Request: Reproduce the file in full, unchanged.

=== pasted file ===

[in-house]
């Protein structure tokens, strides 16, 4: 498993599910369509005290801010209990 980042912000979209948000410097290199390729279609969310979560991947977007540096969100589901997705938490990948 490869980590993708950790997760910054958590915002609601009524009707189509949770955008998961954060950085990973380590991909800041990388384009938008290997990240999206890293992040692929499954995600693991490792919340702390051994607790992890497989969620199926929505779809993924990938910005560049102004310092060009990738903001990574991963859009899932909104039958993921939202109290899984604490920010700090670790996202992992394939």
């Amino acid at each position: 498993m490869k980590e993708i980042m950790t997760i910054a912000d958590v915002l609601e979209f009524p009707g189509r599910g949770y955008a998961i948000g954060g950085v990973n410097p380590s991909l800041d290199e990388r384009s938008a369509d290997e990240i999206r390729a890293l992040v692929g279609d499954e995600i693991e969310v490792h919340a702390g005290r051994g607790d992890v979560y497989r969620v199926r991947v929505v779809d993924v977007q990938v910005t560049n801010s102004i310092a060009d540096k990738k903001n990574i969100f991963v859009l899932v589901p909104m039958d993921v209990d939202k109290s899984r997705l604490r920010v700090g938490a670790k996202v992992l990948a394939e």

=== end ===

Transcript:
[in-house]
């Protein structure tokens, strides 16, 4: 498993599910369509005290801010209990 980042912000979209948000410097290199390729279609969310979560991947977007540096969100589901997705938490990948 490869980590993708950790997760910054958590915002609601009524009707189509949770955008998961954060950085990973380590991909800041990388384009938008290997990240999206890293992040692929499954995600693991490792919340702390051994607790992890497989969620199926929505779809993924990938910005560049102004310092060009990738903001990574991963859009899932909104039958993921939202109290899984604490920010700090670790996202992992394939």
């Amino acid at each position: 498993m490869k980590e993708i980042m950790t997760i910054a912000d958590v915002l609601e979209f009524p009707g189509r599910g949770y955008a998961i948000g954060g950085v990973n410097p380590s991909l800041d290199e990388r384009s938008a369509d290997e990240i999206r390729a890293l992040v692929g279609d499954e995600i693991e969310v490792h919340a702390g005290r051994g607790d992890v979560y497989r969620v199926r991947v929505v779809d993924v977007q990938v910005t560049n801010s102004i310092a060009d540096k990738k903001n990574i969100f991963v859009l899932v589901p909104m039958d993921v209990d939202k109290s899984r997705l604490r920010v700090g938490a670790k996202v992992l990948a394939e």